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Bone Islands

November 14, 2022

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Polly is an eight-year-old warmblood performance horse; she has been a patient at CEC under Dr Nicolle Symonds and Dr Robin Bell for three years. Polly had a history of intermittent mild lameness that was not significant enough to block. Multiple assessments and treatments were trialled, but improvement was only ever temporary. Given the chronic and mild nature of her lameness, at Polly’s recent trot up nuclear scintigraphy, also known as a bone scan, was recommended.

Nuclear scintigraphy is often used in non-specific lameness cases like Polly. The horse is given a radioactive isotope, T99M, via a catheter, and a large camera is used to identify areas of increased pharmaceutical uptake or ‘hot spots’. ‘Hot spots’ are indicative of increased bony turn over which, in most cases, are areas of abnormal bony change.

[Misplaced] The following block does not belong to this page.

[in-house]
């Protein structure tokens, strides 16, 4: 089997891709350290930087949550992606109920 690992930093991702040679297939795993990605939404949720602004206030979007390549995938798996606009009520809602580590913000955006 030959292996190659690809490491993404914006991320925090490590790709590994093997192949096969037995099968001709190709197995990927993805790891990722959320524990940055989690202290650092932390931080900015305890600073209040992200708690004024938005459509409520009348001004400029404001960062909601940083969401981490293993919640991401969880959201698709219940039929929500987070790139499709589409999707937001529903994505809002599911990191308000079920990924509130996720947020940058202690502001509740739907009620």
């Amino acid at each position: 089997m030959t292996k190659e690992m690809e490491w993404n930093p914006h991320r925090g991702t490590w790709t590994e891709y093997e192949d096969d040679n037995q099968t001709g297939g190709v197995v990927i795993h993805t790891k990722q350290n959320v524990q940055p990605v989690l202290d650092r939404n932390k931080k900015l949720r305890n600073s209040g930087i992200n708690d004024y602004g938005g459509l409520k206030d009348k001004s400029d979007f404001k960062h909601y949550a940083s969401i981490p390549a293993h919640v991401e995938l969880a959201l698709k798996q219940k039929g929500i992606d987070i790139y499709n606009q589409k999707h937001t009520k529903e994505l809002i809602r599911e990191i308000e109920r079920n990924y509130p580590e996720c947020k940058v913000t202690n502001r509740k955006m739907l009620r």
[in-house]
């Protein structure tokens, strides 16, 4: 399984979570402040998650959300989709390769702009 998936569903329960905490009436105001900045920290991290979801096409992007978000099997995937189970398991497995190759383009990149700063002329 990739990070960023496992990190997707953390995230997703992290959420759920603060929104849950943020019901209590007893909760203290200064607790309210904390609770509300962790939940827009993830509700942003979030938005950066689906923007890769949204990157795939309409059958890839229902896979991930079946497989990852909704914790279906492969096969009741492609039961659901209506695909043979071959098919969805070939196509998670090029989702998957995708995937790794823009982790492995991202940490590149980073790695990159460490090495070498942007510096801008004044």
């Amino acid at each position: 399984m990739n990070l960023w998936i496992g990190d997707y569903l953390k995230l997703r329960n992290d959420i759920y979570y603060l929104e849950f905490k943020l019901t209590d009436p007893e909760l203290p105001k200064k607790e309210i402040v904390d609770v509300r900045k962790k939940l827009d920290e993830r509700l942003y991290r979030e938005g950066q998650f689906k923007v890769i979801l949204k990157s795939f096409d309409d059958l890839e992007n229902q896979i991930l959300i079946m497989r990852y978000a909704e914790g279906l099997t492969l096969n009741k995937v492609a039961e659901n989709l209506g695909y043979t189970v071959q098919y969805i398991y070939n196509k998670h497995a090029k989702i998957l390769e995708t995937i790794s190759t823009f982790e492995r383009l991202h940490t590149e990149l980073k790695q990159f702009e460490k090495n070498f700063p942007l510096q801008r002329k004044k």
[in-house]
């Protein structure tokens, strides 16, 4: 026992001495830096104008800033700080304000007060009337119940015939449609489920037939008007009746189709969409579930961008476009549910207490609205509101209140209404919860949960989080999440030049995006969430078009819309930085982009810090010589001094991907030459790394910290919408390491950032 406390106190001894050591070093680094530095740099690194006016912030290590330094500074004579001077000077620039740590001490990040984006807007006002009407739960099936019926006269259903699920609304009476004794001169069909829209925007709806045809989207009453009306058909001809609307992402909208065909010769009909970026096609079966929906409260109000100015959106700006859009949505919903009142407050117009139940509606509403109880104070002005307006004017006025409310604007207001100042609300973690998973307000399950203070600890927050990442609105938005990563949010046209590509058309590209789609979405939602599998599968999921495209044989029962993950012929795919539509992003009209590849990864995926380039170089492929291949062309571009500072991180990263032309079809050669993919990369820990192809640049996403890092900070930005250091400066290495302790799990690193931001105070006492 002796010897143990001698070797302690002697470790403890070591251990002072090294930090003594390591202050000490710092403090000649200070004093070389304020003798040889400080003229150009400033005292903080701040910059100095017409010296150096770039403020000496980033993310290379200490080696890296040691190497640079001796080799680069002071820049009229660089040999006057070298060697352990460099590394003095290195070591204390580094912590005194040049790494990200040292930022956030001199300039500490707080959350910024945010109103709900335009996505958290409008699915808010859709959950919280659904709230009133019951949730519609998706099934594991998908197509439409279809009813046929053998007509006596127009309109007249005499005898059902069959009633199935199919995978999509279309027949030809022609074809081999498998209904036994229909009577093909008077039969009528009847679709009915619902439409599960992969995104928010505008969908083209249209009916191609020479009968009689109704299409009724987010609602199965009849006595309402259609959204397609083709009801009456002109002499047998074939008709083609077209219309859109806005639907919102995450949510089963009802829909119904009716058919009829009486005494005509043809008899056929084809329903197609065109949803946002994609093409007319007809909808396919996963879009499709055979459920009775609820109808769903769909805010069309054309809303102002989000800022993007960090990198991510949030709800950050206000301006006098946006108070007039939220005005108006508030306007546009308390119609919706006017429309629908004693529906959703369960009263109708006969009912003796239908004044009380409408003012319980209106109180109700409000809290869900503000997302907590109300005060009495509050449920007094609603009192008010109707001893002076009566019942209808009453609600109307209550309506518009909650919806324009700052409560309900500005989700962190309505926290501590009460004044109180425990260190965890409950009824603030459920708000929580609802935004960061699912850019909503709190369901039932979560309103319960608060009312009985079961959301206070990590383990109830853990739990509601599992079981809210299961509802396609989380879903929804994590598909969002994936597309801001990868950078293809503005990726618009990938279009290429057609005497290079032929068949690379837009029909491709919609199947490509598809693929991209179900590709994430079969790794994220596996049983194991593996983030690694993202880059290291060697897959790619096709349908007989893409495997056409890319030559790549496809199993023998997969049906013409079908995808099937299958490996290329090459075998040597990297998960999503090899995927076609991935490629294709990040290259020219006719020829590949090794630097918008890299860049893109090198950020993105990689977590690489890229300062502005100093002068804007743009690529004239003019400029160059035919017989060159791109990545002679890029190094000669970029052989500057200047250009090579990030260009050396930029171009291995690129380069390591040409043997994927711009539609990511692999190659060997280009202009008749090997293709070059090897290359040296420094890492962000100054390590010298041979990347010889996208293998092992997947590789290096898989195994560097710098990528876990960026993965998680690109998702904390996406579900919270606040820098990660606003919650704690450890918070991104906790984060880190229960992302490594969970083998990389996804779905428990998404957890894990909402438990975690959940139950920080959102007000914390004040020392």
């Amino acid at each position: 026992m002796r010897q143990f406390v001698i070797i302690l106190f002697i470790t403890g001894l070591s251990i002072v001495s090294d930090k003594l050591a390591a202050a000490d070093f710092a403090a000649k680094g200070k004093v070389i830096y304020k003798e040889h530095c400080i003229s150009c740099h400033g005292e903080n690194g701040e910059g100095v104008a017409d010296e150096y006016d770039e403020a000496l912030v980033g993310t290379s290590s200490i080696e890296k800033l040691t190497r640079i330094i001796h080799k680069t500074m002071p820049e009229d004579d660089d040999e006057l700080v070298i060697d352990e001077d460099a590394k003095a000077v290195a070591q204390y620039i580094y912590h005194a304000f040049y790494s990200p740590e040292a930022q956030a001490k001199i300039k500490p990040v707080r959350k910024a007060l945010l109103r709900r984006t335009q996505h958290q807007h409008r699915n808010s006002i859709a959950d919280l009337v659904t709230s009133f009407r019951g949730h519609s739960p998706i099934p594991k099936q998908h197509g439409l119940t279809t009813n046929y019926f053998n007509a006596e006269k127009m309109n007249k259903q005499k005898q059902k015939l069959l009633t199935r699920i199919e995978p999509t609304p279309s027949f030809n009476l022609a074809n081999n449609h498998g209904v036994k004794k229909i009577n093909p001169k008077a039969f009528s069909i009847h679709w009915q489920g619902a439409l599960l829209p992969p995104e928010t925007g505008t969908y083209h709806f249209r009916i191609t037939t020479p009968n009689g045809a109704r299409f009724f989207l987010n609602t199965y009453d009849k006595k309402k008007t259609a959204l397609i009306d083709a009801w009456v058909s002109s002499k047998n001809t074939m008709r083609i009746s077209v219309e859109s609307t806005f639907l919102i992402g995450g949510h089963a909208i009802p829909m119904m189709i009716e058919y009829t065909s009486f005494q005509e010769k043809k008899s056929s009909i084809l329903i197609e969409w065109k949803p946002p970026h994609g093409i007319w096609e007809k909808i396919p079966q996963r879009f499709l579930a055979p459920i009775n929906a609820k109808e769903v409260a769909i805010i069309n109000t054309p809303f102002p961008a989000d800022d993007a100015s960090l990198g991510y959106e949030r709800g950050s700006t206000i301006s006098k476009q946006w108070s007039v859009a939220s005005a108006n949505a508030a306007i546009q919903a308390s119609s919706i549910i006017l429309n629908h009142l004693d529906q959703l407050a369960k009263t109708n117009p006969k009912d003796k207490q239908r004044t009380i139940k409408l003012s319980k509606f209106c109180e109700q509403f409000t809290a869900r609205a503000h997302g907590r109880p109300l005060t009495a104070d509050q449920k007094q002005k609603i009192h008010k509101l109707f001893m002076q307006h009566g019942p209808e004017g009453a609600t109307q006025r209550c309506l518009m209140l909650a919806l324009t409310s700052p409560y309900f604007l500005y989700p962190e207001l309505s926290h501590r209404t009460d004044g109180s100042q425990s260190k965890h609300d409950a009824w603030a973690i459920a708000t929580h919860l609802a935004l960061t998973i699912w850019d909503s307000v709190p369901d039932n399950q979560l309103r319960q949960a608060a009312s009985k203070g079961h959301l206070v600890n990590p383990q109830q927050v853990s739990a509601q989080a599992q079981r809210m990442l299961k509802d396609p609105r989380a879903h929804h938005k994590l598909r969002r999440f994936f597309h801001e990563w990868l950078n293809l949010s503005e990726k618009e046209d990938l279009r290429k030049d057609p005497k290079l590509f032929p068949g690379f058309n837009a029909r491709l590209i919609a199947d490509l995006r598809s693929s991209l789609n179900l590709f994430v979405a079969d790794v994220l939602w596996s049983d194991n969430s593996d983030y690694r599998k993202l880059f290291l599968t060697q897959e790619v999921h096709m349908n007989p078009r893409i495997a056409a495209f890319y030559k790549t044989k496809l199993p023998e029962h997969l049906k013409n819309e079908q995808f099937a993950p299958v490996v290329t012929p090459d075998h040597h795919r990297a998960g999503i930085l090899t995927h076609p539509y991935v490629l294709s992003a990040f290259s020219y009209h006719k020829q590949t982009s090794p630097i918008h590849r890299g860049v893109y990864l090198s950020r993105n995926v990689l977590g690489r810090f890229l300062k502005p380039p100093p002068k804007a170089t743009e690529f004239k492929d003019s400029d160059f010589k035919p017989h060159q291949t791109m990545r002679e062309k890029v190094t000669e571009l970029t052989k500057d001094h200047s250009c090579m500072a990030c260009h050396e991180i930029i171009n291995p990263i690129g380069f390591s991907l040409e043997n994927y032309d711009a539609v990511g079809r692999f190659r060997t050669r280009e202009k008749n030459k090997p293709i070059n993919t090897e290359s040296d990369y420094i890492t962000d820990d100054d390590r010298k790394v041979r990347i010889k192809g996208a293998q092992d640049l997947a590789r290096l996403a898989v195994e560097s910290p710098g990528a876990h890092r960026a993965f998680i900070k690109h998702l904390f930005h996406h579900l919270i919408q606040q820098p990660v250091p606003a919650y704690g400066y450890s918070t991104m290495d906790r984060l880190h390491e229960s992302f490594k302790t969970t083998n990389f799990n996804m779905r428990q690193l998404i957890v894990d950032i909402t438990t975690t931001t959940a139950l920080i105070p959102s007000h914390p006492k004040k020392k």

In Polly’s case, a full body bone scan was performed and identified marked, focal regions of increased radiopharmaceutical uptakes in the tibia and the radius. This is a highly unusual finding, but our specialist team of sports medicine vets efficiently diagnosed Polly with enostosis-like lesions or ‘bone islands’.  Bone islands are defined as single or multiple regions of new bone in the medulla of long bones near nutrient foramens and are highly uncommon; The exact cause of this phenomenon is unknown but it can affect many bones simultaneously.

Polly was treated with rest and drugs that help regulate bone turnover. Three months on and after three years of ongoing lameness, Polly is finally sound as a bell and will be hitting the competition ring again soon!

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